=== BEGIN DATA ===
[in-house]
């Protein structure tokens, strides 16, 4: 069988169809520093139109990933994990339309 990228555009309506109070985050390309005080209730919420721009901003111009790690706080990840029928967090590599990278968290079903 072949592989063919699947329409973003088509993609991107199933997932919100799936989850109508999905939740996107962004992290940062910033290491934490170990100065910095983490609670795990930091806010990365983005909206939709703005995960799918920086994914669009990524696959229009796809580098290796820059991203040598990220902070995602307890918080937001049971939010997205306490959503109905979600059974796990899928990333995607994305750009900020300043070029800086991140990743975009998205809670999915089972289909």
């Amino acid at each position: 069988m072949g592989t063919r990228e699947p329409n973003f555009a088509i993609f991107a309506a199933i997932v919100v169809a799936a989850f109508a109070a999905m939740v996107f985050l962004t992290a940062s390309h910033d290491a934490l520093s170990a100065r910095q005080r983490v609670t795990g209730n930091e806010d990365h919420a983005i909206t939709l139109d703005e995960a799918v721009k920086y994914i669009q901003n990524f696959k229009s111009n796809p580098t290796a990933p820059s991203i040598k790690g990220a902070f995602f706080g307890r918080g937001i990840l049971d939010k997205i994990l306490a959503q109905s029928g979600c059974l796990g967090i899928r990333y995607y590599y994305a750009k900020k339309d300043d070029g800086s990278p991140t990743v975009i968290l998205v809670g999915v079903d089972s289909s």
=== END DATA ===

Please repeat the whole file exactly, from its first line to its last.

[in-house]
């Protein structure tokens, strides 16, 4: 069988169809520093139109990933994990339309 990228555009309506109070985050390309005080209730919420721009901003111009790690706080990840029928967090590599990278968290079903 072949592989063919699947329409973003088509993609991107199933997932919100799936989850109508999905939740996107962004992290940062910033290491934490170990100065910095983490609670795990930091806010990365983005909206939709703005995960799918920086994914669009990524696959229009796809580098290796820059991203040598990220902070995602307890918080937001049971939010997205306490959503109905979600059974796990899928990333995607994305750009900020300043070029800086991140990743975009998205809670999915089972289909």
């Amino acid at each position: 069988m072949g592989t063919r990228e699947p329409n973003f555009a088509i993609f991107a309506a199933i997932v919100v169809a799936a989850f109508a109070a999905m939740v996107f985050l962004t992290a940062s390309h910033d290491a934490l520093s170990a100065r910095q005080r983490v609670t795990g209730n930091e806010d990365h919420a983005i909206t939709l139109d703005e995960a799918v721009k920086y994914i669009q901003n990524f696959k229009s111009n796809p580098t290796a990933p820059s991203i040598k790690g990220a902070f995602f706080g307890r918080g937001i990840l049971d939010k997205i994990l306490a959503q109905s029928g979600c059974l796990g967090i899928r990333y995607y590599y994305a750009k900020k339309d300043d070029g800086s990278p991140t990743v975009i968290l998205v809670g999915v079903d089972s289909s």